‘Bringing Nature Home’ theme of garden tour
A noted conservationist will speak on the i mportance of native plants in landscapes to kick off a weekend seminar on Friday night, Sept. 7. Then participants can see those ideas in place as they tour private gardens on Saturday, Sept. 8.
Dr. Doug Tallamy, who wrote “Bringing Nature Home, How You Can Sustain Wildlife With Native Plants,” will be the featured speaker to set the stage for the Bringing Nature Home Garden Tour.
His talk on Friday at 7 p. m. in the University of Tennessee at Chattanooga’s University Center, 652 E. Fifth St., will cover “Creating Living Landscapes.” He will dispel misconceptions about native plant landscapes and suggest ways to make your property a showpiece without losing its ecological function. In addition, he will sign his book, which will be available for purchase.
Tickets are $10 in advance at www.tennesseevalley.wildones.org.
The Bringing Nature Home Garden Tour, sponsored by the Tennessee Valley chapter of Wild Ones, will take place Saturday from 10 a.m. to 6 p.m.
The tour, featuring four private gardens and the Tennessee Aquarium Conservation Institute on t he Baylor School campus, will spotlight native-plant gardens that support a variety of wild- life. Wild Ones volunteers at each garden will help visitors learn why and how to start native-plant gardening.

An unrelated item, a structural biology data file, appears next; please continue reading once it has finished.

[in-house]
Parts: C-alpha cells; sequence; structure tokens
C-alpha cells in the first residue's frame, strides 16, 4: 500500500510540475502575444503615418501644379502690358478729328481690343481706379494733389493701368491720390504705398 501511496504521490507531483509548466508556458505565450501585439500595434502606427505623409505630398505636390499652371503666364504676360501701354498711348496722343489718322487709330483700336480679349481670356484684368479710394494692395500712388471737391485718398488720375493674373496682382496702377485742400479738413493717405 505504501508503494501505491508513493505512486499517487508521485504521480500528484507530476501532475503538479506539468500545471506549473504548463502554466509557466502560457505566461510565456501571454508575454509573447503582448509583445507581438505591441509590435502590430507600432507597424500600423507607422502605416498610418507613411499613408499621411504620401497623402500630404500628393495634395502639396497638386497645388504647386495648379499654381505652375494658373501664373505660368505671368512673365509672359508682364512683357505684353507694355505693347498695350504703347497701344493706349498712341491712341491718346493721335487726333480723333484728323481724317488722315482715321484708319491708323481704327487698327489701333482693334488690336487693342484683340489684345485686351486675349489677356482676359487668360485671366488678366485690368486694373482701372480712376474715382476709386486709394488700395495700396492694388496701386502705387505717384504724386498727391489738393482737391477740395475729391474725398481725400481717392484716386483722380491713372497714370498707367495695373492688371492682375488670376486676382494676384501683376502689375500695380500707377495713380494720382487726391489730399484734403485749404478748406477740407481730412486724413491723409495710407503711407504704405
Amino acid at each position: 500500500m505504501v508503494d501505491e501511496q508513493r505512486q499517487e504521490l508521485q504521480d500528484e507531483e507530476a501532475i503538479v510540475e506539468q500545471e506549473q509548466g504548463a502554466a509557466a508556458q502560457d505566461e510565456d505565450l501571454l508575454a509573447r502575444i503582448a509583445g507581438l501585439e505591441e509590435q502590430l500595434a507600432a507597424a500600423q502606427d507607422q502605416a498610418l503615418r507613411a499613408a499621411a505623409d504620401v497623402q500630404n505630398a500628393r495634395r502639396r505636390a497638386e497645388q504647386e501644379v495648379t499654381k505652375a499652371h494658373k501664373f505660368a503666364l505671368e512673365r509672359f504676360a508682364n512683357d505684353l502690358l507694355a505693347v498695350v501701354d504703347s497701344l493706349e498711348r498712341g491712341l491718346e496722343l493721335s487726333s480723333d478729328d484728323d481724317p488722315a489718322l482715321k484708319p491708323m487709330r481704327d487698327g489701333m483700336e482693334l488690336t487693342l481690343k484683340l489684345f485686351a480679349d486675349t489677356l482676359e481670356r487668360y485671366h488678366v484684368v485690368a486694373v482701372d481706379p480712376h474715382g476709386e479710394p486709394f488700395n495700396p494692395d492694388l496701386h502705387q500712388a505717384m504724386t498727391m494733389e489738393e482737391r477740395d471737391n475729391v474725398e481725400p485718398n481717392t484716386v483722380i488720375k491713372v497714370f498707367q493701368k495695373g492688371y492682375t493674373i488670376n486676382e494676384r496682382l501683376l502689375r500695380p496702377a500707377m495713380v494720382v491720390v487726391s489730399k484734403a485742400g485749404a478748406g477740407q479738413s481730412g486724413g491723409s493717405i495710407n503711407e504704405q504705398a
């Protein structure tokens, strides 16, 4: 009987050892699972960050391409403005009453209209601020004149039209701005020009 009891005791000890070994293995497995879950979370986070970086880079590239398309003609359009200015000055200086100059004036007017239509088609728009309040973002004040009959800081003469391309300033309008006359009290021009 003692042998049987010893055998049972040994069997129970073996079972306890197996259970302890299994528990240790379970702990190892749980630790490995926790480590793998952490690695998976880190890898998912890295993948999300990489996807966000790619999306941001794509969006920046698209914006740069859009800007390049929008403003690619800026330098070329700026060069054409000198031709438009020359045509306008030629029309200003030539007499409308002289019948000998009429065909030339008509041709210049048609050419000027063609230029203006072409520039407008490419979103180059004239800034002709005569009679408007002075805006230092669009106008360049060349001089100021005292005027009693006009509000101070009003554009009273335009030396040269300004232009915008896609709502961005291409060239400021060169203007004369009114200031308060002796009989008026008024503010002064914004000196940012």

The featured gardens and Conservation Institute may be visited in any order. All tickets are $10 and may be purchased in advance at www.tennesseevalley.wildones.org or at any one of the gardens on tour day. Children under age 12 accompanied by an adult are free.
Proceeds from Bringing Nature Home Garden Tour will benefit the Chattanooga Area Polli- nator Partnership’s Seeds for Education. This program awards grants of up to $500 to area public and private K-12 schools for native plants and seeds for pollinator gardens.
For more information about Wild Ones or the Bringing Nature Home Garden Tour, email tnvalley email@example.com or call 423-847-2012.
Lush greenery surrounds the pond at Cheri Hubbard’s home.
Bob and Deb Hulse’s landscape is rich with native perennials, shrubs and trees, including this buttonbush, which attracts the eastern tiger swallowtail butterfly.